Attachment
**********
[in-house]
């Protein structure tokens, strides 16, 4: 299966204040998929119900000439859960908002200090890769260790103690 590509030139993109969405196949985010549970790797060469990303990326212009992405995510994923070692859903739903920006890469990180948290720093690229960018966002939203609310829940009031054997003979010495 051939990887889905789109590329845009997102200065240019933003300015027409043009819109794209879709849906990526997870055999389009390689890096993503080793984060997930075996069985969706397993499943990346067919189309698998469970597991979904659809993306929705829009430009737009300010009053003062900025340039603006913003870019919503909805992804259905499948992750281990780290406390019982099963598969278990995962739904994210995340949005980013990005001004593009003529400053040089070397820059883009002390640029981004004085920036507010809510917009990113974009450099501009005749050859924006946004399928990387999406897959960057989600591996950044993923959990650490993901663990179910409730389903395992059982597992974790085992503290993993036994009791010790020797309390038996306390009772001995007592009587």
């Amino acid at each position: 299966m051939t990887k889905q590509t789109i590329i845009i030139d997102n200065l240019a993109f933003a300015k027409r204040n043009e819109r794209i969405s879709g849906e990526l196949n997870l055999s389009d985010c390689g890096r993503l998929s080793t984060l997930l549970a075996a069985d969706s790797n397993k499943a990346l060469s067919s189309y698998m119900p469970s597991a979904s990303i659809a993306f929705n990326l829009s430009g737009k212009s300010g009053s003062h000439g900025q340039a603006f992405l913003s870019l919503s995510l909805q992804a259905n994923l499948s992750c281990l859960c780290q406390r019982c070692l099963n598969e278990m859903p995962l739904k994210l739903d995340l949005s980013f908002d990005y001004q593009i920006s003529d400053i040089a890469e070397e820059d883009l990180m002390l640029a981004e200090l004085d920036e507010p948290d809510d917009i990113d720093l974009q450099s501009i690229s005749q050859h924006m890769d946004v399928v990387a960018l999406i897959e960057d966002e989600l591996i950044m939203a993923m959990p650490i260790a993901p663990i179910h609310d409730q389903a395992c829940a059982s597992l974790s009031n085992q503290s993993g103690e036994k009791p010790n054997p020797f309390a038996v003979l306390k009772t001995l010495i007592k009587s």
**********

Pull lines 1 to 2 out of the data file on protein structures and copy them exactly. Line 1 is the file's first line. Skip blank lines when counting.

[in-house]
């Protein structure tokens, strides 16, 4: 299966204040998929119900000439859960908002200090890769260790103690 590509030139993109969405196949985010549970790797060469990303990326212009992405995510994923070692859903739903920006890469990180948290720093690229960018966002939203609310829940009031054997003979010495 051939990887889905789109590329845009997102200065240019933003300015027409043009819109794209879709849906990526997870055999389009390689890096993503080793984060997930075996069985969706397993499943990346067919189309698998469970597991979904659809993306929705829009430009737009300010009053003062900025340039603006913003870019919503909805992804259905499948992750281990780290406390019982099963598969278990995962739904994210995340949005980013990005001004593009003529400053040089070397820059883009002390640029981004004085920036507010809510917009990113974009450099501009005749050859924006946004399928990387999406897959960057989600591996950044993923959990650490993901663990179910409730389903395992059982597992974790085992503290993993036994009791010790020797309390038996306390009772001995007592009587």